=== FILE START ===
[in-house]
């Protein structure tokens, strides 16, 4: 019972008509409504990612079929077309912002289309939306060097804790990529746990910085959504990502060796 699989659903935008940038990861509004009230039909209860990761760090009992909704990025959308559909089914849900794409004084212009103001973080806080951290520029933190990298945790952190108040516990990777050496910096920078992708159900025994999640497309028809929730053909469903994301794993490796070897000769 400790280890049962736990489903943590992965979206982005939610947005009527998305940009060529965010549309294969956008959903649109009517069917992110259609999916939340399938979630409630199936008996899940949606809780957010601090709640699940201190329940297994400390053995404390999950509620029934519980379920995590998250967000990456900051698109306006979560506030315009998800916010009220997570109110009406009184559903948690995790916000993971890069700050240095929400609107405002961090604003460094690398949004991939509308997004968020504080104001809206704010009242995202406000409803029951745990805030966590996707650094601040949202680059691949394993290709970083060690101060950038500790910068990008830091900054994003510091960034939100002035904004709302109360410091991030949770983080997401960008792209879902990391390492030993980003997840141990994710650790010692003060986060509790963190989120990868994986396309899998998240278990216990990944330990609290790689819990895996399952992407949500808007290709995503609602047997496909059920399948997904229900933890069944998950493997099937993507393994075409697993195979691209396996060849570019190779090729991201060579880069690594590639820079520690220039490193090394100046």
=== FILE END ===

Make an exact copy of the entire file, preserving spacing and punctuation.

[in-house]
């Protein structure tokens, strides 16, 4: 019972008509409504990612079929077309912002289309939306060097804790990529746990910085959504990502060796 699989659903935008940038990861509004009230039909209860990761760090009992909704990025959308559909089914849900794409004084212009103001973080806080951290520029933190990298945790952190108040516990990777050496910096920078992708159900025994999640497309028809929730053909469903994301794993490796070897000769 400790280890049962736990489903943590992965979206982005939610947005009527998305940009060529965010549309294969956008959903649109009517069917992110259609999916939340399938979630409630199936008996899940949606809780957010601090709640699940201190329940297994400390053995404390999950509620029934519980379920995590998250967000990456900051698109306006979560506030315009998800916010009220997570109110009406009184559903948690995790916000993971890069700050240095929400609107405002961090604003460094690398949004991939509308997004968020504080104001809206704010009242995202406000409803029951745990805030966590996707650094601040949202680059691949394993290709970083060690101060950038500790910068990008830091900054994003510091960034939100002035904004709302109360410091991030949770983080997401960008792209879902990391390492030993980003997840141990994710650790010692003060986060509790963190989120990868994986396309899998998240278990216990990944330990609290790689819990895996399952992407949500808007290709995503609602047997496909059920399948997904229900933890069944998950493997099937993507393994075409697993195979691209396996060849570019190779090729991201060579880069690594590639820079520690220039490193090394100046």